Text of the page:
Despite being born within listening distance of the Martinsville Motor Speedway, I never watched a NASCAR race. That is until I met a former neighbor of mine, Casey Mears. I kind of thought stock car racing was about who could build the fastest car which translated meant who had the most money to build the fastest car. My assumption was the richest teams would win the most, not unlike baseball.
My distance from this sport was somewhat embarrassing in that I had no idea who Casey Mears was at the time. Not knowing probably made it easier for me to ask him, “What’s the deal with NASCAR and how do you watch it?” Casey graciously answered my questions and opened up a whole new world/sport for me and my family to enjoy. From what I gleaned from our conversations this sport is essentially chess at 170 miles per hour. The math and data sharing required to win a race is astounding.
So here are my beginner’s keys to watching NASCAR.
Teams matter. It’s not about the most money but about the most data sharing. Knowing how a car reacts to a particular track allows you to make the finest adjustments necessary to compete. Casey Mears raced solo and performed better than all drivers who actually had teams. Being able to place as a solo driver is a credit to his talent.
Racing is not about left turns. Yes, I was one of those people who joked about all the left turns and argued the sport was not really a sport. I could not have been more wrong. NASCAR is about intelligence, planning, and preparation. A race is about milliseconds. One misstep during a tire change, fuel refill, or even a slight adjustment to a spoiler can cost a driver the difference between first and last. Racing is about communication, sharing information with your team, and immersing yourself in every aspect of car and driver development.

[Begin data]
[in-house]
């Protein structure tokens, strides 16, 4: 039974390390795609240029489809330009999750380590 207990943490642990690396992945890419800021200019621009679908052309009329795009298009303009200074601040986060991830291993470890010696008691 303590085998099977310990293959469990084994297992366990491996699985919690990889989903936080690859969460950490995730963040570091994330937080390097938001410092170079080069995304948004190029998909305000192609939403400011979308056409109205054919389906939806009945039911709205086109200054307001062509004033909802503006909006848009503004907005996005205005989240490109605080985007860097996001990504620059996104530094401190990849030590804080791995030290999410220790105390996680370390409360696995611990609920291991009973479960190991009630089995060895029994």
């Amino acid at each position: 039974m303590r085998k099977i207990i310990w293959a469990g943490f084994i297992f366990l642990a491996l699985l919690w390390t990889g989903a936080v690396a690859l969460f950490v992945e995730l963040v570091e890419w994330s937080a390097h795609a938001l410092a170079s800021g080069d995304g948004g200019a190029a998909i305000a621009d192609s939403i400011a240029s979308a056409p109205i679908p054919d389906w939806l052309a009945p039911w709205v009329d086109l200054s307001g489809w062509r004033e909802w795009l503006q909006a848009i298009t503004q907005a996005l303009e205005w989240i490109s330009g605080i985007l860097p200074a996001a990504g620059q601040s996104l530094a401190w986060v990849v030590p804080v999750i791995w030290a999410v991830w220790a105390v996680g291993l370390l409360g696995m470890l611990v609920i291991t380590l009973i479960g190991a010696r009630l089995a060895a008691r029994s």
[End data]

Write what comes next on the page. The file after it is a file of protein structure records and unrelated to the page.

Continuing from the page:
NASCAR is stamina. College football, the NFL, and baseball cannot hold a candle to the rigors of being a NASCAR driver and team. Their season is the longest in sport and I would argue potentially the most intensive. You are away from your family for extended periods. You miss soccer games, award ceremonies, and even the simple joys of putting your child to bed each night. Drivers commit and sacrifice. I’m not only speaking of the stamina of a sport season but also that of one’s physical capacity. Casey Mears’ gym is amazing, and the time and energy he and all drivers must put in to stay physically fit is astounding. Being able to manhandle a race car at speeds from 150 to 180 mph in over 100°F heat for three hours or more at a time is unimaginable.
It’s fun to watch! In this era of amazing technology and social media, NASCAR has become an interactive experience. We are able to listen in to driver communications as well as live stats on speed and car characteristics. My favorite way to view a NASCAR race is by watching but also turning on my tweet notifications from the drivers that I follow. Be sure to follow Casey Mears (@CJMearsGang) and the Geico (@Geicoracing) racing team to get a more fulfilling and educated experience of the race.
Getting the opportunity to meet Casey Mears and to see a little glimpse into this world was humbling. NASCAR is one of the sports that seems to have few of the scandals that we often see in the NFL or NBA. There appears to be a strong family element and also a camaraderie between drivers and teams that I don’t seem to find in other areas of sport. So on this Memorial Day weekend give NASCAR a chance. They have a strong connection to the Armed Forces and celebrate family. This is not a sport of left turns but of relationships, intelligence, and intimidation.